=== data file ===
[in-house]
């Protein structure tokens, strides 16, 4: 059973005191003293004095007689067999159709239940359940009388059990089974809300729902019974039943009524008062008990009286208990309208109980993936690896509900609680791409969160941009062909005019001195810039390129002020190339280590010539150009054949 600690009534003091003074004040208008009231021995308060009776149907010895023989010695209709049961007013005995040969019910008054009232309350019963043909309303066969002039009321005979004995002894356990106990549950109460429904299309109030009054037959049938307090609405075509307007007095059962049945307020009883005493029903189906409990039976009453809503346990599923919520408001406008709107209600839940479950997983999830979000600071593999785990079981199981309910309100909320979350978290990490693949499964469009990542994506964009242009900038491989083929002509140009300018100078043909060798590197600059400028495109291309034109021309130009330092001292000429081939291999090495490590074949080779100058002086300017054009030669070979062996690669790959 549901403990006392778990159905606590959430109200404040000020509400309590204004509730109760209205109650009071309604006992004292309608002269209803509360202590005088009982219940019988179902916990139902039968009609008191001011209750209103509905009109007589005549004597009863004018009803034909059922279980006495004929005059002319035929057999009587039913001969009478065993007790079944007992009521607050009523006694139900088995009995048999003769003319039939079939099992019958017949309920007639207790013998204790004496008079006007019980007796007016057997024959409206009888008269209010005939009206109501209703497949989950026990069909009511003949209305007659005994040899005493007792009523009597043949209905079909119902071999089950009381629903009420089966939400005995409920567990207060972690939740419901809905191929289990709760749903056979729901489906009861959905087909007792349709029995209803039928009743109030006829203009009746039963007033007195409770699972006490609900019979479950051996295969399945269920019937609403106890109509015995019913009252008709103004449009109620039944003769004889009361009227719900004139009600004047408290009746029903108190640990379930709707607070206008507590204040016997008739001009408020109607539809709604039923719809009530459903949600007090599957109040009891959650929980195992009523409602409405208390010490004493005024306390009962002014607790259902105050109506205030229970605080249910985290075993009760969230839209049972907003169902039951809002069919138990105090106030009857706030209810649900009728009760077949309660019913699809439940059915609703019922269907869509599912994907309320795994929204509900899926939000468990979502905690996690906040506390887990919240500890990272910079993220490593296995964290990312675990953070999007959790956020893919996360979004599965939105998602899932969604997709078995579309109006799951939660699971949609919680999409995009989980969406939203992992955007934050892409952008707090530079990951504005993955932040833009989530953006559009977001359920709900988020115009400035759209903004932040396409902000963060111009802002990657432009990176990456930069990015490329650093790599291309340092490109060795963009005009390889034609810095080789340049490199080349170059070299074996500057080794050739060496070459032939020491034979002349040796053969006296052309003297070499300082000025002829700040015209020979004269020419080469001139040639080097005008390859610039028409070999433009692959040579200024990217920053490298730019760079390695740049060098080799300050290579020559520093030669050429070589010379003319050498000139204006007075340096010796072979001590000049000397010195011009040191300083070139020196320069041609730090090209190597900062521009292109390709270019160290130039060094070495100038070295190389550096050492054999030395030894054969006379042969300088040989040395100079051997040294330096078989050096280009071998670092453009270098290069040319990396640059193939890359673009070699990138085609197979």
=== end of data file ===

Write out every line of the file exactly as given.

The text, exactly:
[in-house]
């Protein structure tokens, strides 16, 4: 059973005191003293004095007689067999159709239940359940009388059990089974809300729902019974039943009524008062008990009286208990309208109980993936690896509900609680791409969160941009062909005019001195810039390129002020190339280590010539150009054949 600690009534003091003074004040208008009231021995308060009776149907010895023989010695209709049961007013005995040969019910008054009232309350019963043909309303066969002039009321005979004995002894356990106990549950109460429904299309109030009054037959049938307090609405075509307007007095059962049945307020009883005493029903189906409990039976009453809503346990599923919520408001406008709107209600839940479950997983999830979000600071593999785990079981199981309910309100909320979350978290990490693949499964469009990542994506964009242009900038491989083929002509140009300018100078043909060798590197600059400028495109291309034109021309130009330092001292000429081939291999090495490590074949080779100058002086300017054009030669070979062996690669790959 549901403990006392778990159905606590959430109200404040000020509400309590204004509730109760209205109650009071309604006992004292309608002269209803509360202590005088009982219940019988179902916990139902039968009609008191001011209750209103509905009109007589005549004597009863004018009803034909059922279980006495004929005059002319035929057999009587039913001969009478065993007790079944007992009521607050009523006694139900088995009995048999003769003319039939079939099992019958017949309920007639207790013998204790004496008079006007019980007796007016057997024959409206009888008269209010005939009206109501209703497949989950026990069909009511003949209305007659005994040899005493007792009523009597043949209905079909119902071999089950009381629903009420089966939400005995409920567990207060972690939740419901809905191929289990709760749903056979729901489906009861959905087909007792349709029995209803039928009743109030006829203009009746039963007033007195409770699972006490609900019979479950051996295969399945269920019937609403106890109509015995019913009252008709103004449009109620039944003769004889009361009227719900004139009600004047408290009746029903108190640990379930709707607070206008507590204040016997008739001009408020109607539809709604039923719809009530459903949600007090599957109040009891959650929980195992009523409602409405208390010490004493005024306390009962002014607790259902105050109506205030229970605080249910985290075993009760969230839209049972907003169902039951809002069919138990105090106030009857706030209810649900009728009760077949309660019913699809439940059915609703019922269907869509599912994907309320795994929204509900899926939000468990979502905690996690906040506390887990919240500890990272910079993220490593296995964290990312675990953070999007959790956020893919996360979004599965939105998602899932969604997709078995579309109006799951939660699971949609919680999409995009989980969406939203992992955007934050892409952008707090530079990951504005993955932040833009989530953006559009977001359920709900988020115009400035759209903004932040396409902000963060111009802002990657432009990176990456930069990015490329650093790599291309340092490109060795963009005009390889034609810095080789340049490199080349170059070299074996500057080794050739060496070459032939020491034979002349040796053969006296052309003297070499300082000025002829700040015209020979004269020419080469001139040639080097005008390859610039028409070999433009692959040579200024990217920053490298730019760079390695740049060098080799300050290579020559520093030669050429070589010379003319050498000139204006007075340096010796072979001590000049000397010195011009040191300083070139020196320069041609730090090209190597900062521009292109390709270019160290130039060094070495100038070295190389550096050492054999030395030894054969006379042969300088040989040395100079051997040294330096078989050096280009071998670092453009270098290069040319990396640059193939890359673009070699990138085609197979």